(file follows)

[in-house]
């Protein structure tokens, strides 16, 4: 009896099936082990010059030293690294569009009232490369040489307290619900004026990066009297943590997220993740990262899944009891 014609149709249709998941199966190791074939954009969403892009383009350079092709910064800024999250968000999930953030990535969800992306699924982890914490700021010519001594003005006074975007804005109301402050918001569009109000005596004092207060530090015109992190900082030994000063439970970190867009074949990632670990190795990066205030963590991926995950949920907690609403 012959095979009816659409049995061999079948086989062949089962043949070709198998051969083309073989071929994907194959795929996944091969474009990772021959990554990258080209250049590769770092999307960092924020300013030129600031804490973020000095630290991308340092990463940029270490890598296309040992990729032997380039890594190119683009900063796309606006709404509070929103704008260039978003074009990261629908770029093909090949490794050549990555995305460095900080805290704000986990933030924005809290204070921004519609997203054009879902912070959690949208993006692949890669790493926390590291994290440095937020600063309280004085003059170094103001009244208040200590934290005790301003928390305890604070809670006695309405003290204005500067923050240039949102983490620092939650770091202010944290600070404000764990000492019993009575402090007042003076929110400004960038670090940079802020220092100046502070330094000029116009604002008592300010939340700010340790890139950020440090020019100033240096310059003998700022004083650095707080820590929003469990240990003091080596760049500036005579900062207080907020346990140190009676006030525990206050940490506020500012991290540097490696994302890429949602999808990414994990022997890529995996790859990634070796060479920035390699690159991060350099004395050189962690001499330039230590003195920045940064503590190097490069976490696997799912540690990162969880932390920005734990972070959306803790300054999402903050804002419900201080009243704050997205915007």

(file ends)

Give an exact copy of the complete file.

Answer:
[in-house]
């Protein structure tokens, strides 16, 4: 009896099936082990010059030293690294569009009232490369040489307290619900004026990066009297943590997220993740990262899944009891 014609149709249709998941199966190791074939954009969403892009383009350079092709910064800024999250968000999930953030990535969800992306699924982890914490700021010519001594003005006074975007804005109301402050918001569009109000005596004092207060530090015109992190900082030994000063439970970190867009074949990632670990190795990066205030963590991926995950949920907690609403 012959095979009816659409049995061999079948086989062949089962043949070709198998051969083309073989071929994907194959795929996944091969474009990772021959990554990258080209250049590769770092999307960092924020300013030129600031804490973020000095630290991308340092990463940029270490890598296309040992990729032997380039890594190119683009900063796309606006709404509070929103704008260039978003074009990261629908770029093909090949490794050549990555995305460095900080805290704000986990933030924005809290204070921004519609997203054009879902912070959690949208993006692949890669790493926390590291994290440095937020600063309280004085003059170094103001009244208040200590934290005790301003928390305890604070809670006695309405003290204005500067923050240039949102983490620092939650770091202010944290600070404000764990000492019993009575402090007042003076929110400004960038670090940079802020220092100046502070330094000029116009604002008592300010939340700010340790890139950020440090020019100033240096310059003998700022004083650095707080820590929003469990240990003091080596760049500036005579900062207080907020346990140190009676006030525990206050940490506020500012991290540097490696994302890429949602999808990414994990022997890529995996790859990634070796060479920035390699690159991060350099004395050189962690001499330039230590003195920045940064503590190097490069976490696997799912540690990162969880932390920005734990972070959306803790300054999402903050804002419900201080009243704050997205915007």